After the Russian dam burst in the Urals, people want answers from their government. But the governor denies any responsibility.

An elderly woman on a boat receives support

Slow rescue: helpers in Orsk, near the border with Kazakhstan Photo: ap

MOSCOW taz | As the water continues to slowly recede in the streets of Orsk, several hundred people gather in front of the city administration on Monday afternoon. Behind them, in front of the theater, stands a statue of Lenin, the tram abruptly passes through Komsomol Square. The Urals did not reach here, flooding almost 7,000 houses in this industrial city on the border with Kazakhstan due to multiple dam failures a few kilometers away.

“We only want to know one thing: what will happen to our houses? “What will become of us?” a woman almost shouted. “How are we supposed to continue living? “Who takes responsibility?” asks a man. They are angry because they feel alone. Authorities had warned people not to attend an “unauthorized gathering.” However, they warned too late about the rising waters of the Urals. This resentment is driving Orsk residents to the streets, in a country where protesting is dangerous and questions are not welcome.

Women and men surround Vasily Kosupitsa, waiting for answers from their mayor. It was he who wanted to put her to rest last Wednesday. The dam would hold, there was no danger, he stated. Less than two days later, the old town of Orsk was completely underwater. Kosupiza barely has a voice in this spontaneous protest. He can't give answers. “Go away,” people shout. “Resign!” “Shame!”

Orsk is a politically sleepy city. When people take to the streets here, they are not demanding more freedoms and human rights, they are simply concerned about survival. These are water and bread, gas and electricity. It is about a roof over the head and yet also about something political: responsibility for the fact that here, despite the concerns, even of neighboring Kazakhstan, many things have gone wrong. That is why they demand the resignation of their mayor.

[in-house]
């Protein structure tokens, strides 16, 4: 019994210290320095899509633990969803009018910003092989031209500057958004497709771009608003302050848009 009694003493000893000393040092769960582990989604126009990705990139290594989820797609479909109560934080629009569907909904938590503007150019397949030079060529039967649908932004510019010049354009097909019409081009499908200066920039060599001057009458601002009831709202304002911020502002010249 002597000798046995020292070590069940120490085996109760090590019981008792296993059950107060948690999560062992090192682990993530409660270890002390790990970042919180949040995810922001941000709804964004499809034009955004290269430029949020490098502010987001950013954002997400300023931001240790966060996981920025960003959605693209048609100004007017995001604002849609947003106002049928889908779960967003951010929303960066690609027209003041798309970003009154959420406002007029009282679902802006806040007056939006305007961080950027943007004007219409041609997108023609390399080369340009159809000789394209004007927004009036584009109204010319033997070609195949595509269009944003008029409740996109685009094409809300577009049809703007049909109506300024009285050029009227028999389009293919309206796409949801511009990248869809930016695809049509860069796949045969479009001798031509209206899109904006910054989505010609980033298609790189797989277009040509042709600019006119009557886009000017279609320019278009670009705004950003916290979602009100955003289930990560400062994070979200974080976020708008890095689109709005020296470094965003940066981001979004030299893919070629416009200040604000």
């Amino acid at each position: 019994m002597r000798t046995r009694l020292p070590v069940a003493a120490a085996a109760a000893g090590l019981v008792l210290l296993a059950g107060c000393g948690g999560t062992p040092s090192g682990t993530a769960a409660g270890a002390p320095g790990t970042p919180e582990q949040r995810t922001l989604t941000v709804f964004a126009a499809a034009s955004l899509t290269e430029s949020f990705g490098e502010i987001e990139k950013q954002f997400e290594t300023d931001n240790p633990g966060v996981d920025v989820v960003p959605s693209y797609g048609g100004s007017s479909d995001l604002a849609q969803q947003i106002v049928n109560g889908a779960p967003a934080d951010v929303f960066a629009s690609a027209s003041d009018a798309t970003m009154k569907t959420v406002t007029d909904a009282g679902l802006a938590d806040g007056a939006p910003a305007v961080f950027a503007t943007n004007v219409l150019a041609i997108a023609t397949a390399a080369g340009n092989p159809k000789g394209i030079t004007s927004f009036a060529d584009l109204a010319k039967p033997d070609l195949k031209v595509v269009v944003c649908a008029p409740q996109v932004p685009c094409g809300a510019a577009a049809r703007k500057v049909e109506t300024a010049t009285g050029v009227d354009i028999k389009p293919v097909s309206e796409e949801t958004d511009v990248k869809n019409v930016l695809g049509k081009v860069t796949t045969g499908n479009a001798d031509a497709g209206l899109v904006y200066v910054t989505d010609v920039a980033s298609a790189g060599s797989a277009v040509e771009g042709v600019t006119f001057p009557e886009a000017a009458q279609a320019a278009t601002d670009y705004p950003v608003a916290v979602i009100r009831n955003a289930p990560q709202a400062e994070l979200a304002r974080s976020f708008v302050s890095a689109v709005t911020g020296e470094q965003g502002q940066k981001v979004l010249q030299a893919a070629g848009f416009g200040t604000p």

Presumptuous and derogatory phrases from the authorities

But those in power have little practice in communicating with people. How detached they are from the problems of angry people can also be seen in Orsk, when Denis Pasler, governor of the Orenburg region, talks to some protesters. “Those are simply the conditions we live in. There was autumn, winter, rain and many other factors,” he says in the Orsk city administration. But an “uncontrollable horde” wants to “find a single person responsible,” he says. There will not be this “one.” “We are all to blame. “Now we must come together as true patriots, get through this and come out stronger.”

They are pretentious, even derogatory, phrases that express neither understanding nor compassion for people's suffering. Pasler looks directly into the faces of those in need and says condescendingly: “Do you think you are the only ones suffering from this? I didn't go on my first vacation in five years, I'm here with you, I didn't have time to wash or change my clothes. “The entire region is not doing well.” Invalidating and trivializing the concerns of others is common in Russia.

Nobody wants to admit their guilt. But everyone wants to find someone to blame. Pasler promises that “everything will be restored” and that compensation will be paid. However, no one is clear what their phrases mean for each individual. “Where are those lists everyone talks about? Where can I register so I can get at least 50,000 rubles (equivalent to 500 euros) for my lost property? They send me from one emergency shelter to another,” writes a woman named Julia in an Orsk chat.

Meanwhile, water levels continue to rise. Now it is no longer in Orsk, but further west. The water reaches the regional capital, Orenburg, whose mayor clearly tells its inhabitants: “It will be worse than ever.”

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